Just as the special counsel's Russia investigation nears completion, a former FBI official going on TV alleging the president of the United States could be working for Russia right now.

And investigators are now asking actor Jussie Smollett to hand over financial records, just as we are getting our first look at a threatening letter the actor says he received before this alleged attack. Plus, married to ISIS -- women who left their birth country to marry a terrorist are now begging to return home. Should they be treated as terrorists or wayward citizens asking for forgiveness? What Secretary of State Mike Pompeo just decided.



BALDWIN: It seems each day Andrew McCabe speaks of his new book, another blockbuster headline comes out.

On top of confirming the FBI was looking into whether or not the president of the United States was a Russian foreign agent, McCabe is now saying that that possibility could still apply today.

And, what's more, he goes after the president for going after the FBI. And yet McCabe stopped short of getting into the president's family.

Here he is.


ANDREW MCCABE, FORMER ACTING FBI DIRECTOR: Ultimately, when the director is fired, the president makes the comment about thinking about Russia when he fired the director, we were in a position to say, this is so clearly an articulable factual basis upon which to believe that a federal crime may have been committed and that a threat to national security exists, we are obligated to open up a case under these circumstances.


ANDERSON COOPER, CNN ANCHOR: At the time that in the book that Rosenstein offered to wear a wire to a meeting with the president -- and I know you said you consulted with the attorneys at the FBI about that -- at the moment, did you think that was a good idea?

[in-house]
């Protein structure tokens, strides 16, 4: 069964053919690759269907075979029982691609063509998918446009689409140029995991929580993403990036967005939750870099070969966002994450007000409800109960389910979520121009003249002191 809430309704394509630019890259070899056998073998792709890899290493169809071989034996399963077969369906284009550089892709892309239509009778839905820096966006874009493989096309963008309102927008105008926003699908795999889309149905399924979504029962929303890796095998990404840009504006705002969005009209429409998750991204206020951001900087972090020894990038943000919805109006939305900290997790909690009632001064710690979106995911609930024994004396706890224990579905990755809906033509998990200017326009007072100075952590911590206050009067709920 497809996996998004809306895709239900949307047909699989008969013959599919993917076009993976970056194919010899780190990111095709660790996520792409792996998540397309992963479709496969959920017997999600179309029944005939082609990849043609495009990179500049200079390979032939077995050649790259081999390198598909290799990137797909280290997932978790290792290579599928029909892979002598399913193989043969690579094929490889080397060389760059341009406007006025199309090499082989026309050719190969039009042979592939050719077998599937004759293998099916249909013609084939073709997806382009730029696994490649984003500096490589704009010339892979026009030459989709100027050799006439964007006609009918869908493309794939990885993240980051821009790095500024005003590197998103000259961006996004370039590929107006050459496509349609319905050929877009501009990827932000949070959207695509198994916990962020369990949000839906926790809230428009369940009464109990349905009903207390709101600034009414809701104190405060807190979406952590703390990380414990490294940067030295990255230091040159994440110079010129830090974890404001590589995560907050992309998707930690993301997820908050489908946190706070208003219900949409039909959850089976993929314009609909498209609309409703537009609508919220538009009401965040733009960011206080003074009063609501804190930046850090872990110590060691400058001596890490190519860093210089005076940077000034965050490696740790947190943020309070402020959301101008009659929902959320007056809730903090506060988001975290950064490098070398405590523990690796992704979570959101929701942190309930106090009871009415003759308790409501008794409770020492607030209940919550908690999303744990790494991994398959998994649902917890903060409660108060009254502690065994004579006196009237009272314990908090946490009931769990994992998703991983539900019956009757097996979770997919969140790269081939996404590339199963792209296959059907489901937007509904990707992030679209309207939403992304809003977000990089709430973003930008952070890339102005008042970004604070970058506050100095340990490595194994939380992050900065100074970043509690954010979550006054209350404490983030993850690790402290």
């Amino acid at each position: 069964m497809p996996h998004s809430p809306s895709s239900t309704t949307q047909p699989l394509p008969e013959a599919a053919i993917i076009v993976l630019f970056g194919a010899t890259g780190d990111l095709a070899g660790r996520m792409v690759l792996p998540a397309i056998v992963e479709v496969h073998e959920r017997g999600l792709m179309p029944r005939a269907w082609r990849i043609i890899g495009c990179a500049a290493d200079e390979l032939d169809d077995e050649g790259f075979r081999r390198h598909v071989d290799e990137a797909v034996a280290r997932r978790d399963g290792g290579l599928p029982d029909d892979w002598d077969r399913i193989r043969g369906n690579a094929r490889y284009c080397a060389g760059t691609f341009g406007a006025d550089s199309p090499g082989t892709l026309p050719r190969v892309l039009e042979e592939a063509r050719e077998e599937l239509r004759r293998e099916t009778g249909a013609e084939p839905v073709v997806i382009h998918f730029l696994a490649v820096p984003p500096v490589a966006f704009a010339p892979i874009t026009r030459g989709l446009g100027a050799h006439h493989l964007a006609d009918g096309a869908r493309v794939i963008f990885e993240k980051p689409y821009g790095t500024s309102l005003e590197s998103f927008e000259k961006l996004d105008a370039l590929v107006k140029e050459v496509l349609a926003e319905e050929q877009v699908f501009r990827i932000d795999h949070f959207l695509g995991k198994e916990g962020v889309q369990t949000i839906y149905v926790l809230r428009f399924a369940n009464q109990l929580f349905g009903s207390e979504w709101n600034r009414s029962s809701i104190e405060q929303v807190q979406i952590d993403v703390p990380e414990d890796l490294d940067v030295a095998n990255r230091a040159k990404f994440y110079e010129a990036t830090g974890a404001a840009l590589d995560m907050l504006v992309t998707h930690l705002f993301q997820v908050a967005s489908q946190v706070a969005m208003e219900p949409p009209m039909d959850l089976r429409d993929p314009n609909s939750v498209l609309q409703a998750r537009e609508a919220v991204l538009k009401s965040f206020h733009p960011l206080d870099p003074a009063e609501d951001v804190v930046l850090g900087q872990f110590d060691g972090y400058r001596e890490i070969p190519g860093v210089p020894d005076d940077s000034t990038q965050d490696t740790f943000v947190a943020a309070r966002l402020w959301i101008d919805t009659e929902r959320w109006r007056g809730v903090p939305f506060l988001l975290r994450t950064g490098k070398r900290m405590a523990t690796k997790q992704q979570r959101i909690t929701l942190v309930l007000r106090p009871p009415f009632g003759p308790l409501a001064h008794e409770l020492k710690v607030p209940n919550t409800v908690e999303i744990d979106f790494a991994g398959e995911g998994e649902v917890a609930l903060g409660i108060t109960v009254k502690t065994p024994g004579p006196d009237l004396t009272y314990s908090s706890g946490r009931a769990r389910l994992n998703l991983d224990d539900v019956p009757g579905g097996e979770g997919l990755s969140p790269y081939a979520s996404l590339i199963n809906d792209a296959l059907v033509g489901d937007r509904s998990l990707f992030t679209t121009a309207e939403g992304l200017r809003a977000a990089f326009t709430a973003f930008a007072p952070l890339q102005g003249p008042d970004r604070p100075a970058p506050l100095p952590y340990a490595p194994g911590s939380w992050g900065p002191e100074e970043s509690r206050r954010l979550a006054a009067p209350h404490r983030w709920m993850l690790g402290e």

MCCABE: Absolutely not. Absolutely not.


MCCABE: You know, I felt like it was an incredibly invasive and potentially precedent-setting thing to do.

When the president and his supporters continually perpetuate this false narrative of corruption within the FBI, that makes their job harder every day.

COOPER: Do you know, was the president's family being looked into either before the appointment of Mueller or after?

MCCABE: That's something I don't feel comfortable talking about as it goes to kind of the -- could go to an ongoing investigative matter.

COOPER: Do you still believe the president could be a Russian asset? MCCABE: I think it's possible. I think that's why we started our

investigation. And I'm really anxious to see where Director Mueller concludes that.


BALDWIN: And you don't need to be any FBI to witness the exceptional behavior from the president when it comes to all things Russia.

There's the one-on-one meetings he's had with President Putin where only interpreters have been present, including their first face-to- face in Helsinki. There was Trump's deference to Putin, against U.S. intelligence experts, when it comes to huge foreign issues like the nuclear threat from North Korea's Kim Jong-un, and Russia's meddling in U.S. elections.

There is his meeting with the Russian ambassador and foreign minister a mere one day after he fired FBI Director James Comey. And there's the White House lifting some Russian sanctions that had ties to Putin allies and oligarchs.

Overall, there has been this inability for the president to go after Putin, to criticize him at all, like we know he is perfectly capable of doing, as we see him criticizing his opponents. And his silence on this latest Russian incident may speak volumes.

President Putin is talking about a -- quote, unquote -- "tit for tat" should the U.S. ever point missiles toward Europe. And while the State Department has responded, there has been no tweet, no comment, nada from the president, like the fire and fury comeback he once gave North Korea.